The 24-9 blowout of the Rams by the 49ers captured a number of missed tackles and plays by the Rams. However, one successful tackle occurred on the sideline when a protester wearing a shirt reading “righttorescue.com” and carrying a smoke flare jumped a security fence and ran down the field. Linebacker Bobby Wagner (with the help of fellow linebacker Takkarist McKinley) forced the protester to the ground. Now, the activist with Direct Action Everywhere has filed a police report and is threatening legal action. However, not only is another court likely to find that there was no right to rescue in a case involving the theft of pigs by animal activists, this activist is likely to establish that the players had a right to tackle.
The protester was trying to bring attention to animal activists charged with theft after rescuing piglets from a Smithfield facility. PETA and other groups have called the activists “heroes” for their actions but prosecutors are seeking convictions for felony burglary and theft charges.
The protester was being pursued by security when the two players assisted them in bringing him to the ground:
The protester was burned during the run or tackle, presumably by his own flare.
In my view, Wagner and McKinley had a right to tackle the protester. The protester was engaged, at a minimum, in a criminal misdemeanor while be pursued by security. The common law allowed for citizen arrests as members of the public responded to the “hue and cry” of others.
Indeed, it was expected that citizens would intervene. The Statute of Winchester stated that citizens should “follow them with all the town and the towns near, with hue and cry from town to town until that they be taken and delivered to the sheriff.”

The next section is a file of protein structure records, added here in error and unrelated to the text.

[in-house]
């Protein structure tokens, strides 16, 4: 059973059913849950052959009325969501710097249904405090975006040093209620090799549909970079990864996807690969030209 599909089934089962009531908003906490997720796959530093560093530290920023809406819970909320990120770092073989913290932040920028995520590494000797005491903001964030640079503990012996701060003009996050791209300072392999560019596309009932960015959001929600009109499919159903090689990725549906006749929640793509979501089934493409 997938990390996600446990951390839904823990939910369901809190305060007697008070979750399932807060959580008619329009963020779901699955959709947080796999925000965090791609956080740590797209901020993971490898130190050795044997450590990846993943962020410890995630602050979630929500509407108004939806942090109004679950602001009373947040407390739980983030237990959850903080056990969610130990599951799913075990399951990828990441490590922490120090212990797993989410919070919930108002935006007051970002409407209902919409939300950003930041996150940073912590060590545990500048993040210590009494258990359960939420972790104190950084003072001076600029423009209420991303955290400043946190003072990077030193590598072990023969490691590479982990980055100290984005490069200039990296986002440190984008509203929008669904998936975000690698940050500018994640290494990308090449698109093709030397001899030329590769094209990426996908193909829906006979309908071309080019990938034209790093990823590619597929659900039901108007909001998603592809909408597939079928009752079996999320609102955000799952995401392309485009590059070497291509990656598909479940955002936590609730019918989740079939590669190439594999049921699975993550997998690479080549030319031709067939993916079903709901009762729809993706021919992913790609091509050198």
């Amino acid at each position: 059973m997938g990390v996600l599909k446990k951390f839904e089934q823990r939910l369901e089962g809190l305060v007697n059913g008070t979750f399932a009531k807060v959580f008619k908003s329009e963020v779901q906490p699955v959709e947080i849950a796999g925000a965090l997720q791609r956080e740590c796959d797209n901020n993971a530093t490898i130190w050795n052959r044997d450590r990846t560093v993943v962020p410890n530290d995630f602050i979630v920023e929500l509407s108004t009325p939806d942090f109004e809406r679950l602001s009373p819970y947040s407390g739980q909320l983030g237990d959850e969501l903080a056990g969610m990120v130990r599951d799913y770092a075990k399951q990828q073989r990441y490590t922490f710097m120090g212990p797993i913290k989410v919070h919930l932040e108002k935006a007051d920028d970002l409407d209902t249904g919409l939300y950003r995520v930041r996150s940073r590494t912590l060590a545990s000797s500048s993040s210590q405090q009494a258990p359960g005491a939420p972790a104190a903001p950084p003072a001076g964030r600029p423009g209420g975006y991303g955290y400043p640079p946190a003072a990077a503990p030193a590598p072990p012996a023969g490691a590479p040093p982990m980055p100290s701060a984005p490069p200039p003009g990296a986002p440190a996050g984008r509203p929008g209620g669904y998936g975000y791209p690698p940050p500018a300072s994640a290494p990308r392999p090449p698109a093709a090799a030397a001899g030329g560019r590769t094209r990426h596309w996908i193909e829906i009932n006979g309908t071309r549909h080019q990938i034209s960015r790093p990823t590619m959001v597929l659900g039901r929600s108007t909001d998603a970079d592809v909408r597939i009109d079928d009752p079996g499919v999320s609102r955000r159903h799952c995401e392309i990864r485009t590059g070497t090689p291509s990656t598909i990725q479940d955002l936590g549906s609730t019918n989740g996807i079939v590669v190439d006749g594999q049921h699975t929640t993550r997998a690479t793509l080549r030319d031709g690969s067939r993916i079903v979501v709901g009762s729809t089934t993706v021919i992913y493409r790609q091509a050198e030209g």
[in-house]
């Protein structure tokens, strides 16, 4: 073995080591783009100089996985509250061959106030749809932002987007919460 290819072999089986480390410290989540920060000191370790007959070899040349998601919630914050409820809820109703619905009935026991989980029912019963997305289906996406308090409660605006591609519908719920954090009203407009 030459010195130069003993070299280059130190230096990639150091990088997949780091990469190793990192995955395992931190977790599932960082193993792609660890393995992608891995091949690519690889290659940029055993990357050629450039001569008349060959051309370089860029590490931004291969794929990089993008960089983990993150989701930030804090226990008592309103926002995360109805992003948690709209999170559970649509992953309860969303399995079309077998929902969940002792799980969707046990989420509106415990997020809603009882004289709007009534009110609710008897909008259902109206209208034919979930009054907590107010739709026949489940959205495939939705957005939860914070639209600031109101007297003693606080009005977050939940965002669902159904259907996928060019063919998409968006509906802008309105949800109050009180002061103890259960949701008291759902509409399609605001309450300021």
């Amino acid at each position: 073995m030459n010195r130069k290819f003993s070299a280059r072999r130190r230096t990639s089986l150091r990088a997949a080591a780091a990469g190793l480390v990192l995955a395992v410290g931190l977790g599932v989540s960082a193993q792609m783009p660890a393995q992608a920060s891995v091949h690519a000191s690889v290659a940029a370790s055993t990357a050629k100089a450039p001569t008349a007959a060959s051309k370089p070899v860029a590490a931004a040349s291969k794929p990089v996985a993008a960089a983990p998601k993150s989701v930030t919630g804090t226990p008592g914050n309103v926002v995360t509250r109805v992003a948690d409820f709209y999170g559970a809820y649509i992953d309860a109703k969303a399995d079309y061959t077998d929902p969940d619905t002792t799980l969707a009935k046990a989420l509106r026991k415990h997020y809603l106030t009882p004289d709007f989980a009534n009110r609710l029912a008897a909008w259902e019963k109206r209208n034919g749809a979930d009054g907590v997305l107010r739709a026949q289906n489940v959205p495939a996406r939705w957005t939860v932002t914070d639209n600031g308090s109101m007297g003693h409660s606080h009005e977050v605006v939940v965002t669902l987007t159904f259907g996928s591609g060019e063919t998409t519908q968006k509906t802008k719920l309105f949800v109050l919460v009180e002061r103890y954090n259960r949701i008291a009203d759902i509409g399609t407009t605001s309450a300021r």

Like most states, California has codified the citizen arrest power. There is some variation in these laws but California has a classic provision. It allows for the use of a citizen’s arrest for any felonies but also a misdemeanor if it is committed in your presence. under Penal Code Section 837:
“A private person may arrest another:
1. For a public offense committed or attempted in his presence.
2. When the person arrested has committed a felony, although not in his presence.
3. When a felony has been in fact committed, and he has reasonable cause for believing the person arrested to have committed it.”
There is also a common law privilege in any civil lawsuit that allows for defense of others. The protester was carrying a flare and appears to have resulted in burns to his own body. In that short period of time, the appearance of a man running with the flare and being chased by security could be viewed as a reasonable basis to force to protect others.
Just as tackles on the field are judged by the use and level of force in possible “roughing the passer” fouls, the same is true under the common law. In the use of the defense of others in torts, a person must show that he used a reasonable and proportionate amount of force.
The video shows the players taking the protester to the ground and then leaving him to security. That would seem to meet the standard on the level of force. This would not amount to a common law version of “roughing the protester.”
For all of these legal reasons (as well as commonsense), the protester does not have a viable criminal or civil case against the players in my view.